The Future: The Mozilla Foundation and the End of Netscape
Thursday July 17th, 2003
There's a lot of confusion surrounding Tuesday's creation of the Mozilla Foundation and the disbanding of the Netscape browser development team.
While a major loss, the end of Netscape does not mean the end of Mozilla. There is no way that AOL can revoke the Netscape and Mozilla Public Licenses and make the code proprietary. The Mozilla code will continue to be available to all. AOL has also agreed to transfer the Mozilla trademark and other intellectual property (much of it dating back to when Mozilla was Netscape's mascot) to the new Mozilla Foundation. Netscape-owned hardware (such as the mozilla.org servers) will also be transferred to the new organisation. AOL will continue to employ some Netscape staffers, such as Asa Dotzler, for a couple of months to help with the transition.
The Mozilla Foundation marks the first time that the Mozilla project actually has a legal existence (mozilla.org was always just a more informal group). This new organisation, which is hoping to gain non-profit status under California law, will continue mozilla.org's work of guiding development. Teams such as mozilla.org staff, drivers, reviewers and module owners will continue to work as before. In addition, there will be a new Board of Directors, made up of Mitchell Baker, Brendan Eich, Christopher Blizzard and some new faces, including Open Source Applications Foundation head Mitch Kapor. The Mozilla Foundation will be funded by donations from individuals and companies, such as Sun Microsystems and Red Hat. AOL will provide $2,000,000 of funding over the next two years.
Up until this point, mozilla.org has produced builds of Mozilla for development and testing purposes only, with end-users encouraged to download distributions from vendors such as Netscape. However, the new Mozilla Foundation plans to target end-users directly. The beginnings of this strategy can be seen with the redesign of the mozilla.org front page.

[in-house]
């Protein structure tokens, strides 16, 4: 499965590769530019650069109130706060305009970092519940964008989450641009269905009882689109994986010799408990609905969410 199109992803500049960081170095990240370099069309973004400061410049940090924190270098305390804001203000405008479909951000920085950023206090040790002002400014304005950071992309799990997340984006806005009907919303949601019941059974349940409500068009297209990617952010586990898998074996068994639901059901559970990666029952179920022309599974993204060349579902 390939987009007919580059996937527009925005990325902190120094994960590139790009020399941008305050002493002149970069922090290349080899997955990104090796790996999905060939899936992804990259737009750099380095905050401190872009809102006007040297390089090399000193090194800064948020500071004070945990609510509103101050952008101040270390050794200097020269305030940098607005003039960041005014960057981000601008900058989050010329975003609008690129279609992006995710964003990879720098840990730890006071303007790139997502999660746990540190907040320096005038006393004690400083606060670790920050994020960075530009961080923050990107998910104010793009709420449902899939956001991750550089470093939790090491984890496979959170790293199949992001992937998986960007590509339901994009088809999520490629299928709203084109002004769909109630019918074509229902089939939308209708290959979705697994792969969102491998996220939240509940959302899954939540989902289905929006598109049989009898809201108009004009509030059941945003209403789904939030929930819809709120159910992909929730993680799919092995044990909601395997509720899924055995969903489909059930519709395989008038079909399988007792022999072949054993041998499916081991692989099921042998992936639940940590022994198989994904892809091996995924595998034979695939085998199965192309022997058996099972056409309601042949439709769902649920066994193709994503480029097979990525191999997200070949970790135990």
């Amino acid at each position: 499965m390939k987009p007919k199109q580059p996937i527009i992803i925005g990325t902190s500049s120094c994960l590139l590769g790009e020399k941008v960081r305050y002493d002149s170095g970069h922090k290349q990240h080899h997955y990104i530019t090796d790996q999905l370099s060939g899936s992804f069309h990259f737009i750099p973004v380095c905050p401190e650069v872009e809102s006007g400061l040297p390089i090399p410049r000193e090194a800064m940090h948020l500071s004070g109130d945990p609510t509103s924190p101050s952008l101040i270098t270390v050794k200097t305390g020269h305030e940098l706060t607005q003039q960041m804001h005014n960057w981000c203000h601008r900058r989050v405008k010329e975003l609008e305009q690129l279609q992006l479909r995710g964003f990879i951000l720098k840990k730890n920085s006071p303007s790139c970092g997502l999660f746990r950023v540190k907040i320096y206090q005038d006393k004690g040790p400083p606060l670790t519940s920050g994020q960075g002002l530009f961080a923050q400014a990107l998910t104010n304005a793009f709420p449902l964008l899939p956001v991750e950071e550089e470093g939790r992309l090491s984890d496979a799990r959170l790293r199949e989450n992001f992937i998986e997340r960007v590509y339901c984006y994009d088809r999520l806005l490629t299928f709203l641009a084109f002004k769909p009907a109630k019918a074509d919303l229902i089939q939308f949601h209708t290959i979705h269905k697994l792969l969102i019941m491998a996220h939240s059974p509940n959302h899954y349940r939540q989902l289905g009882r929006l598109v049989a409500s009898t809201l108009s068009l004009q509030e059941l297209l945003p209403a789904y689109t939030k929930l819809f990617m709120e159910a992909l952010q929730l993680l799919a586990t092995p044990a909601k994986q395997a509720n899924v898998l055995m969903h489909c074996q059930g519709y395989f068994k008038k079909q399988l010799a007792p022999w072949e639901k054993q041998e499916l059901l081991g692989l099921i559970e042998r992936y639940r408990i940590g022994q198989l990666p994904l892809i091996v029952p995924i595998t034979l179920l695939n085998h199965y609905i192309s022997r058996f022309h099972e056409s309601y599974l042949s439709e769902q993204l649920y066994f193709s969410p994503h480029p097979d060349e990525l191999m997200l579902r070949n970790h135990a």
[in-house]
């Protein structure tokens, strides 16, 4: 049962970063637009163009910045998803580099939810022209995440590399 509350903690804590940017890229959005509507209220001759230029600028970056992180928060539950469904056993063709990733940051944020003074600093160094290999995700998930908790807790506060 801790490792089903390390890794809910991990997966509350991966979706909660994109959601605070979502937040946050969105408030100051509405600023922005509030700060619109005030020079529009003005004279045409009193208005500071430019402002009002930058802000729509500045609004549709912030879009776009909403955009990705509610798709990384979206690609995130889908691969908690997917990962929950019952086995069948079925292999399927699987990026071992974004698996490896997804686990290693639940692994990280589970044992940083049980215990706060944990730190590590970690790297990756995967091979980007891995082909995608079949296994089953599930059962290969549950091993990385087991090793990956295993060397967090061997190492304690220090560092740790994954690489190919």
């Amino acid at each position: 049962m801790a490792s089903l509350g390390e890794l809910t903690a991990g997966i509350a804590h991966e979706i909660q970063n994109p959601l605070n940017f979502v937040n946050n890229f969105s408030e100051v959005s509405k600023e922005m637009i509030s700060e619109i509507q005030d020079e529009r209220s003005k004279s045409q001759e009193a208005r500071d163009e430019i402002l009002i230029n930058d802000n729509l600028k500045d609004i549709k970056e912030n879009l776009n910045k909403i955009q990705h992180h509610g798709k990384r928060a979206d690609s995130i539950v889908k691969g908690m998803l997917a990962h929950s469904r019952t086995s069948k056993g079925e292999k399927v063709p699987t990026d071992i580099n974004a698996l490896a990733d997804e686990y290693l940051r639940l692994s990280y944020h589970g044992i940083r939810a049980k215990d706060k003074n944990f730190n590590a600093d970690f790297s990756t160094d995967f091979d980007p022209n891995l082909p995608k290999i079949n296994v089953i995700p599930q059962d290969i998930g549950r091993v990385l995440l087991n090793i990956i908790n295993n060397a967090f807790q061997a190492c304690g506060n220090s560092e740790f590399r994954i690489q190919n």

#83 Re: Re: Mozilla should get Netscape browser brand
Saturday July 19th, 2003 8:03 AM
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AOL/TW is a different company than the premerger AOL was, and it has a very different management team than it had a year ago. TW bought a lot of smoke and mirrors in that merger, AOL's value was far less than TW thought. Once that became apparent the AOL people were forced out of top management postions. AOL had reasons to look on Microsoft as a competitor. TW (who are running things now) have reasons to establish good relations with Microsoft. TW has a lot of IP in the form of Movies, TV shows, and music, and rightly or wrongly feels the value of those assets is comprimised by file sharing. They want DRM in windows, and they want a say in how it's implemented. That is why the lawsuit with Microsoft was settled. After that settlement supporting Mozilla.org no longer made a lot of sense to the TW people who are running AOL nowadays. I Think the Mozilla foundation was lucky to get as much as they did. TW could have simply pulled the plug leaving them without the 2 million bucks, without the mozilla.org domain, without the trademarks, and without the hardware they have been using. The foundatation could have been left with the same thing I have, a copy of the code, and nothing else, so I'm not going to look a gift horse in the mouth and try to get more out of TW. I do however think that the Mozilla foundation needs to look at marketing and come up with a new trademark that gives joe sixpack a clue about what the software does. Netscape and Internet Explorer obvisouly have something to do with the internet. Mozilla and the bird names offer no clues.